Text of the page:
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Mortality Rates for Celiacs with Persistent Villous Atrophy Similar to Those with Healthy Guts
http://www.celiac.com/articles/23186/1/Mortality-Rates-for-Celiacs-with-Persistent-Villous-Atrophy-Similar-to-Those-with-Healthy-Guts/Page1.html
Jefferson Adams

Jefferson Adams is a freelance writer living in San Francisco. His poems, essays and photographs have appeared in Antioch Review, Blue Mesa Review, CALIBAN, Hayden's Ferry Review, Huffington Post, the Mississippi Review, and Slate among others.

He is a member of both the National Writers Union, the International Federation of Journalists, and covers San Francisco Health News for Examiner.com.

 
By Jefferson Adams
Published on 02/6/2013
 

To better understand the relationship between mucosal healing and mortality in celiac disease, a research team set out to determine whether persistent villous atrophy is associated with mortality in celiac disease patients.


Celiac.com 02/06/2013 - Villous atrophy (VA) in the small intestine is one of the prime features of celiac disease, and has been associated with increased mortality, but it is unknown if mortality is influenced by mucosal recovery.

CC--Leo ReynoldsTo better understand the relationship between mucosal healing and mortality in celiac disease, a research team set out to determine whether persistent villous atrophy is associated with mortality in celiac disease patients.

The research team included B. Lebwohl, F. Granath, A. Ekbom, S.M. Montgomery, J.A. Murray, A. Rubio-Tapia, P.H. Green, and J.F. Ludvigsson. They are variously affiliated with the Celiac Disease Center at the Department of Medicine of Columbia University College of Physicians and Surgeons in New York, NY, the Clinical Epidemiology Unit at the Department of Medicine of Karolinska University Hospital and Karolinska Institutet in Stockholm, Sweden.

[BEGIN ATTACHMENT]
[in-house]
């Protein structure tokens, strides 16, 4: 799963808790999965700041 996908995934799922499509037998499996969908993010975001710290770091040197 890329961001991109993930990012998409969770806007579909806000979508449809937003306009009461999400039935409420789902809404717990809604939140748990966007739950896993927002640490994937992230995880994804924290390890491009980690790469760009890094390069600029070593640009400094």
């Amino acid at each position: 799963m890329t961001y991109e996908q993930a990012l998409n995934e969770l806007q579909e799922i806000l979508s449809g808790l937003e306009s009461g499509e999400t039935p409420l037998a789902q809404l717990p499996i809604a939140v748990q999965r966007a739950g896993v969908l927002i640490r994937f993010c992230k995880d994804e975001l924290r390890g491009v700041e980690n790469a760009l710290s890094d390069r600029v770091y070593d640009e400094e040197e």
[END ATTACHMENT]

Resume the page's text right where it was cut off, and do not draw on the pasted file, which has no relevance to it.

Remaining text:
The team used biopsy reports from every pathology department (n = 28) in Sweden to identified 7,648 individuals with celiac disease, which they defined as the presence of villous atrophy, and who had undergone a follow-up biopsy within 5 years of diagnosis. They used Cox regression to assess mortality according to follow-up biopsy.

Celiac patients were 28.4 years of age, on average, and 63% were female. The average follow-up after diagnosis was 11.5 years. Overall, patients who underwent follow-up biopsy had lower mortality rates than those who did not undergo follow-up biopsy (Hazard Ratio 0.88, 95% CI: 0.80-0.96).

Of the 7648 patients who underwent follow-up biopsy, 3317 (43%) showed persistent villous atrophy. In all, 606 (8%) patients died. However, patients with persistent villous atrophy died at about the same rates as those with mucosal healing (HR: 1.01; 95% CI: 0.86-1.19).

Also, children with persistent villous atrophy showed no increase in mortality (HR: 1.09 95% CI: 0.37-3.16) or adults (HR 1.00 95% CI: 0.85-1.18), including adults older than age 50 years (HR: 0.96 95% CI: 0.80-1.14).

Mortality rates for celiac patients with persistent villous atrophy are about the same as for celiac patients with healthy guts. So, persistent villous atrophy is not tied to higher mortality for celiac disease patients. That means that even though a follow-up biopsy will help doctors to spot refractory disease in symptomatic patients, persistent villous atrophy is not useful in predicting future mortality.

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